With the differences narrowing between the German government's reform plans and those of the opposition, Chancellor Schröder’s speech before parliament Thursday has left the Christian Democrats with a difficult choice.
Gerhard Schröder: Co-opting a few ideas from the opposition.
In a move taken straight out of the political cookbook of Bill Clinton or Tony Blair, German Chancellor Gerhard Schröder in recent weeks has been swiftly appropriating the policies of the conservative opposition, leaving them increasingly on the defensive. The scope of the similarities between those reform proposals crystalized during a speech given by Schröder before parliament on Thursday.
With three straight years of meagre economic growth, record unemployment and rising bankruptcies, Schröder’s center-left coalition of Social Democrats and Greens wants to push through a broad structural and economic reform package aimed at restoring Germany as the European Union's economic powerhouse and moving a step closer towards balancing the federal budget.
The economic overhaul includes a 10 percent reduction in income taxes starting next year, financed by cuts in major government subsidies and sales of state-owned enterprises. Among the subsidies under the knife are benefits for first-time home buyers, tax breaks for commuters, coal industry support and other programs. Additionally, Schröder's Agenda 2010 plan would place caps on unemployment benefits and change labor laws to make it easier for companies to hire and fire. Agenda 2010 alone, he said, would save the government €45 billion ($52 billion) by 2010.
Taken together, the government believes the changes will stimulate economic growth and help bring down the country’s chronically high unemployment, which currently hovers over 10 percent.
Breaks for small businesses
Schröder said the tax cuts are aimed not only at individuals, but also at small- to medium-sized businesses, which make up half of Germany's economic output and employ close to 70 percent of its workers. In addition to the tax cuts, the government will loosening its regulation for skilled handworkers and reduce expensive bureaucracy. Schröder said small- to medium-sized businesses could expect to pay €10 billion fewer taxes in 2004. (The tax cuts had originally been planned for 2005, but with shrinking economic growth, Schröder's cabinet wants to pull them forward a year.)
In his speech, Schröder expressed optimism that consumers would spend their tax savings to give the economy the desired boost. "Ten percent fewer taxes – that's ten percent more that people will have available to fulfil their life's desires," he said.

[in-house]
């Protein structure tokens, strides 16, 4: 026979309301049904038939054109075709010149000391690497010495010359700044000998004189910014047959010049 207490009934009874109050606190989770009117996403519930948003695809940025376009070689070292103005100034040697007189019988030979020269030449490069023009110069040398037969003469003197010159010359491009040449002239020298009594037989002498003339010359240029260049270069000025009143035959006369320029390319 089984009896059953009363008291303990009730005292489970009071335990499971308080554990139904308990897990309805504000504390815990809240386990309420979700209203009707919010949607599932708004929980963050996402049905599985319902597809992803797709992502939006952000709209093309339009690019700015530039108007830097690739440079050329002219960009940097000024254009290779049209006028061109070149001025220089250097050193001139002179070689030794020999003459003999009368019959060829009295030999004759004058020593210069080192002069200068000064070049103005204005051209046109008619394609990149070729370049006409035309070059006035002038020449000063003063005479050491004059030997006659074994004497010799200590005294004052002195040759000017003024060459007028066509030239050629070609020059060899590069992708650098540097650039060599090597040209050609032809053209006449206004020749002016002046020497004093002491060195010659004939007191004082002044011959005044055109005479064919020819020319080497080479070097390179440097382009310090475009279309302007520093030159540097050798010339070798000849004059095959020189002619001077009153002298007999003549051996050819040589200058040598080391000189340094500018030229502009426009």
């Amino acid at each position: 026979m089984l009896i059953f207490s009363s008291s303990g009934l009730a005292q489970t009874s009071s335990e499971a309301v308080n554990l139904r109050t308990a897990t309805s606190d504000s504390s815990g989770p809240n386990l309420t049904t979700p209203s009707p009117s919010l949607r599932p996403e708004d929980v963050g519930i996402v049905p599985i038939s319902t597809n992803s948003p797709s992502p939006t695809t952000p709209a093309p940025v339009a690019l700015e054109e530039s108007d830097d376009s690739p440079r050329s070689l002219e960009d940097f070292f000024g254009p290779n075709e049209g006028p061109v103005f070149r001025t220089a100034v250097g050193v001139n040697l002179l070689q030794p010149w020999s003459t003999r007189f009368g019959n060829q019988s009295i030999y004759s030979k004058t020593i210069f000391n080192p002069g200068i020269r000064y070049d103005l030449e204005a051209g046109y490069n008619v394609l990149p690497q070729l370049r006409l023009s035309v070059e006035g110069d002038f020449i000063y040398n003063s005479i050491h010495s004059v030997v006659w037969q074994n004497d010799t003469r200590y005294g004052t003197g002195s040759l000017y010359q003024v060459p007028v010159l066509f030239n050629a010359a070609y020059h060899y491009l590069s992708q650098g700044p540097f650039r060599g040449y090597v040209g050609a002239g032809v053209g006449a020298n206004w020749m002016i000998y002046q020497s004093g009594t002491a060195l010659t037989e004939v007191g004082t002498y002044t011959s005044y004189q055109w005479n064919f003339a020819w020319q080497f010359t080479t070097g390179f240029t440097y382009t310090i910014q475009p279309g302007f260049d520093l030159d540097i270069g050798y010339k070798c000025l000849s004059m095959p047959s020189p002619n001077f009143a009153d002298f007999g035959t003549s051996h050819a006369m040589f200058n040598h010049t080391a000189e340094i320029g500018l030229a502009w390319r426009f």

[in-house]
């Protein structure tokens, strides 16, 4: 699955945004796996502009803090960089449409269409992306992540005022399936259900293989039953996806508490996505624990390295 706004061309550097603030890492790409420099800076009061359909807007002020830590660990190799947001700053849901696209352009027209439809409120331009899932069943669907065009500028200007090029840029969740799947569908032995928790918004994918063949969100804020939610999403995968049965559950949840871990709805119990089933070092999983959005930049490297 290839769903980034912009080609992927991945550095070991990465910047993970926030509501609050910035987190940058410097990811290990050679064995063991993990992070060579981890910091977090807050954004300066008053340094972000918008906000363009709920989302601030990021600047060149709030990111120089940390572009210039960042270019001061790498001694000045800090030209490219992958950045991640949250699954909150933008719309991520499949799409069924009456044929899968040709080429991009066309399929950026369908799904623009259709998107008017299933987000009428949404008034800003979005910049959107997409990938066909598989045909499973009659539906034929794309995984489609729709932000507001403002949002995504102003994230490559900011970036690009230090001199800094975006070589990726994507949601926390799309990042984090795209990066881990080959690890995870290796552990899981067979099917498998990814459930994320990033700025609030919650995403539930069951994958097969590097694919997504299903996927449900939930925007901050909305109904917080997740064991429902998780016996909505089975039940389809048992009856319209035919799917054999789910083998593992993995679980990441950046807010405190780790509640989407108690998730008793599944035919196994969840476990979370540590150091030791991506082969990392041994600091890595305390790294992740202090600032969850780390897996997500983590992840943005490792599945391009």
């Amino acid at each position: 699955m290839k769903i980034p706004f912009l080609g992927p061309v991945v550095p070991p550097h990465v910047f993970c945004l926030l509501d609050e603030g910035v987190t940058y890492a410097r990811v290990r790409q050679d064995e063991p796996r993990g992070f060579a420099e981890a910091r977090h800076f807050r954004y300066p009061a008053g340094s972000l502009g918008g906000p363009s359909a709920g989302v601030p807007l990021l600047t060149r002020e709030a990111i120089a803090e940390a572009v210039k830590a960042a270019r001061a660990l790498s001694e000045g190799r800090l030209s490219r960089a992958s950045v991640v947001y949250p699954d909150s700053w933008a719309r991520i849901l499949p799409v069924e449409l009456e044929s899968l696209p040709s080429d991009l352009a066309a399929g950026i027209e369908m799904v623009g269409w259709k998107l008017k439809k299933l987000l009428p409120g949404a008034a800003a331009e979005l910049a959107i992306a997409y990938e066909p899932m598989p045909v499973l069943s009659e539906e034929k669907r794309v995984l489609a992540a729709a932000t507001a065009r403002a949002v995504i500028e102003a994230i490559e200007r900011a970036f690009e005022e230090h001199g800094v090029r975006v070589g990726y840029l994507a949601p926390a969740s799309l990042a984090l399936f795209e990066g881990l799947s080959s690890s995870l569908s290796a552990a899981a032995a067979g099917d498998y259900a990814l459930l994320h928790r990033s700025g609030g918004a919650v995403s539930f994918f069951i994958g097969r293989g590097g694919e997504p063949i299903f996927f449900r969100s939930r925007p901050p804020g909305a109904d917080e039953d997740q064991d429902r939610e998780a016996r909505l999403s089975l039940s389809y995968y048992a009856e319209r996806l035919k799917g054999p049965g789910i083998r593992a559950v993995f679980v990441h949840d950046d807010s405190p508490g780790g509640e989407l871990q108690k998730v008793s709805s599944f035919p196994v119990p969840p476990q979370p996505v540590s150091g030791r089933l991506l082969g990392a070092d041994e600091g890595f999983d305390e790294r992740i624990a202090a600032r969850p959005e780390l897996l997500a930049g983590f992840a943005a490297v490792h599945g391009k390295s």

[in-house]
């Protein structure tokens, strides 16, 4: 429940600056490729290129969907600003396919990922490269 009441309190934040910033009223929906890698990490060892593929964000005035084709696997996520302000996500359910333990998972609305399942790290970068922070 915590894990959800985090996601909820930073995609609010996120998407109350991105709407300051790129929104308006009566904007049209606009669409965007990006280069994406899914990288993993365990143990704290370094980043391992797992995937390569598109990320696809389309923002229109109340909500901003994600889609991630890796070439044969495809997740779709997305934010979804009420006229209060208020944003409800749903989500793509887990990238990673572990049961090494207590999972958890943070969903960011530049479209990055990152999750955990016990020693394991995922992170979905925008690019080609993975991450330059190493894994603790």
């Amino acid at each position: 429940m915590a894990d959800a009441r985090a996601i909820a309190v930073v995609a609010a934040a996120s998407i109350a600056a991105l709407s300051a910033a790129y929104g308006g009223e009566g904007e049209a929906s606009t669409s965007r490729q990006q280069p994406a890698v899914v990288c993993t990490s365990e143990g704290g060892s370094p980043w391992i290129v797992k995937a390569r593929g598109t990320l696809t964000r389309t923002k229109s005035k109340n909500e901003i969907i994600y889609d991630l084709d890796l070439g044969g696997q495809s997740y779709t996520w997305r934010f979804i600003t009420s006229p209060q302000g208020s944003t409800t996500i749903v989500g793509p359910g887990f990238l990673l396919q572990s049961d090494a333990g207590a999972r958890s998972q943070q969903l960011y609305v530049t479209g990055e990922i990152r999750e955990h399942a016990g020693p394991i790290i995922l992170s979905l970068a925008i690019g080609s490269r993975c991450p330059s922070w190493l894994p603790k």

Germany, Schröder noted, represents 30 percent of the entire European economy – a status that bestows it with a "special responsibility," because "without a strong Germany, there can be no strong Europe." For that reason, it is dire that Germany undertake both structural and economic measures in order to promote stability and economic growth, he said.
Though conceding the myriad reforms would be painful, Schröder said Germany needed to adopt a "new thinking," requiring a change in the mentality that puts an emphasis on quality of life. He said there were signs that during the three months since he first laid out Agenda 2010 that the transformation was beginning. "Germany is ready to change," he said, before adding, "Germany is on the move."
A plea to the other side
Much of his speech seemed directed at the opposition Christian Democrats, and Schröder called on the conservatives to fully cooperate with his reform plans.
Schröder said the country's political parties must work together to bring Germany "back into step." Without the support of the opposition Christian Democratic Union and its Bavarian sister party, the Christian Social Union, Schröder's reform plans will stall in the Bundesrat, the upper legislative chamber controlled by the opposition.
"We are seeking to constructively work together with the majority in the Bundesrat," Schröder assured his audience of parliamentarians. He thanked the parties for working on planned reforms to the public health care system while admonishing them not to reject the current reforms and tax cuts, saying such a move "would not pay off."
Trouble for the opposition
Edmund Stoiber and Angela Merkel
Schröder's policies are extremely similar to those being proposed by the conservative Union bloc, which has put politicians like the CDU's Angela Merkel (photo right) and the CSU's Edmund Stoiber (photo left) on the defensive in recent weeks.
Schröder has effectively taken the wind out of their sails by adopting the Union's earlier calls for the tax cut to be pushed ahead. In recent days, there has been considerable fighting between the CDU and CSU over whether to support Schröder's tax reform plan or to block it – an embarrassing spat for the opposition, which has long championed exactly the kinds of cuts the government is seeking to push through.
The conservatives are now faced with a difficult decision: Block Schröder's reforms and hope he his blamed for the failure, or support the reforms and allow the chancellor to take credit for ideas they long ago pitched on their own.
The depth of this crisis was apparent in the rebuttal given by CDU chairwoman Angela Merkel, who attacked Schröder for changing the tack of government: "What is the direction of your policies?" she asked. "You have to at least know on a quarterly basis."
But, in the end, she essentially supported Schröder's calls for tax cuts and structural reforms and was only able to complain that the government had failed to deliver a convincing plan for how to finance the cuts.